A Greek-American immigrant could soon lose seven properties to the City of Brotherly Love. Meletios Anthanasiadis, known as Mel in the neighborhood, first emigrated from Greece to the U.S. in the 1970s. When he arrived, he learned English and worked two jobs selling hot dogs and delivering pizzas. He now runs El Greco Pizza and Luncheonette and owns quite a few garages in Kensington. “I bought those properties for my retirement,” Mel said in an interview to NewsWorks.
But last fall, Mel received a letter from the city right before he went in for hernia surgery. Philadelphia was going to seize seven of his properties with eminent domain. Mel was outraged:
“How can this happen in United States out of all places? Where the government takes your property? They just decide it like they’re gods? …This is terribly,
Mel is not the only one whose property rights are being violated. The Philadelphia Redevelopment Authority is seizing a total of 35 privately owned properties. According to the Philadelphia City Paper, these condemnations will allow the Arab American Community Development Corporation and Conifer Realty to build a $14 million “affordable housing” project in the area. The city of Philadelphia has already committed $1.8 million in funding to this 45-unit complex.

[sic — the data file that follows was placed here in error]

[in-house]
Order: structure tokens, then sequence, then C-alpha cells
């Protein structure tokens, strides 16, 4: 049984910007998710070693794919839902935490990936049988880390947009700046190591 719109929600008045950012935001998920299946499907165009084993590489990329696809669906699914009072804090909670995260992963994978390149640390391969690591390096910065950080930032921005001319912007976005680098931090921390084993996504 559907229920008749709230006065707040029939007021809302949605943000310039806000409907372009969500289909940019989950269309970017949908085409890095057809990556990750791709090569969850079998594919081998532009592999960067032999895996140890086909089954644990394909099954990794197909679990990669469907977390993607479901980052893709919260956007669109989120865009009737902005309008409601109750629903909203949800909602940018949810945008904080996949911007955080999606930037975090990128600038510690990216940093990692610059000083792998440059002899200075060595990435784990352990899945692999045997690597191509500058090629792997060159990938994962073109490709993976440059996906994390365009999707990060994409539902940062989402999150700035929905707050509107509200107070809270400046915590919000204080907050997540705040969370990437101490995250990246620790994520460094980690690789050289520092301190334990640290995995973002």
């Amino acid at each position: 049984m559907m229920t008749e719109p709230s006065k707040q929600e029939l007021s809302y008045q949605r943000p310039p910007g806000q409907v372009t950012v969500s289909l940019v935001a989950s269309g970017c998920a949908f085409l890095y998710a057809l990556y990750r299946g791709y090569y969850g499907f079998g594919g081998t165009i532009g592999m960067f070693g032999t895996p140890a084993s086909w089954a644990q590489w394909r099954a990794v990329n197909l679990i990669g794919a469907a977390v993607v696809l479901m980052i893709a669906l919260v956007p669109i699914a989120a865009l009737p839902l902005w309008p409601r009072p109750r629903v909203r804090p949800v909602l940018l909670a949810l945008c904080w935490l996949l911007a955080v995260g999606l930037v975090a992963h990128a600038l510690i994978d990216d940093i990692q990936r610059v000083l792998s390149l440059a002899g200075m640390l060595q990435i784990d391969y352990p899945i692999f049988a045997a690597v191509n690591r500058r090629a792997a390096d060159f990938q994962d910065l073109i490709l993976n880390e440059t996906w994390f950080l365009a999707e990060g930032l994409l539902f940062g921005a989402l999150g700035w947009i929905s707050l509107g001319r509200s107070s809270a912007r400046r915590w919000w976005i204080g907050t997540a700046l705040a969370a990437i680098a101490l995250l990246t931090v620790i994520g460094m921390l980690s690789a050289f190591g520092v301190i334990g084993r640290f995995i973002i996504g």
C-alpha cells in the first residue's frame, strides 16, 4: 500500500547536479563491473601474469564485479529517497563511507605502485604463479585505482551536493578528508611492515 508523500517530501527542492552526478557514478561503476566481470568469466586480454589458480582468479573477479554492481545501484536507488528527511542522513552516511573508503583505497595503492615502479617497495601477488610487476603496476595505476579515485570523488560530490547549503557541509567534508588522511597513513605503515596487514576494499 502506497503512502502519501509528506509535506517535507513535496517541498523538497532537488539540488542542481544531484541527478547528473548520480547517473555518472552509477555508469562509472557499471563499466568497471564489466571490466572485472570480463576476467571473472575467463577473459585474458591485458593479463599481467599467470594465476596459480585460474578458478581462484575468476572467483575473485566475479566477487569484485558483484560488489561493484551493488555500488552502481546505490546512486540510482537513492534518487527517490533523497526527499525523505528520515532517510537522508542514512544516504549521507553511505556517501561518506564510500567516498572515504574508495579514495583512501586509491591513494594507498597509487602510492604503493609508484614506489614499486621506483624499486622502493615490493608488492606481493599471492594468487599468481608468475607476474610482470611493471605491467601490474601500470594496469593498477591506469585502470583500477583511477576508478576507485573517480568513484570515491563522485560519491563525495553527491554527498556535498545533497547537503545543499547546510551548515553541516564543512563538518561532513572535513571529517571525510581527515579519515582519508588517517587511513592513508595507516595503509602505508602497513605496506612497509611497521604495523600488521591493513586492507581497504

In the wake of the U.S. Supreme Court’s notorious Kelo v. New London decision, Pennsylvania lawmakers partially reformed eminent domain, earning a B- from the Castle Coalition. But just this past November, Philadelphia condemned almost 30 properties for another private developer.
The city also suffers from civil asset forfeiture abuse and a “crack down on compassion.” No wonder IJ attorney Robert McNamara argues there’s “No Brotherly Love for Entrepreneurs: It’s Never Sunny for Philadelphia’s Small Businesses.”
— Nick Sibilla
Nick Sibilla is a writer at the Institute for Justice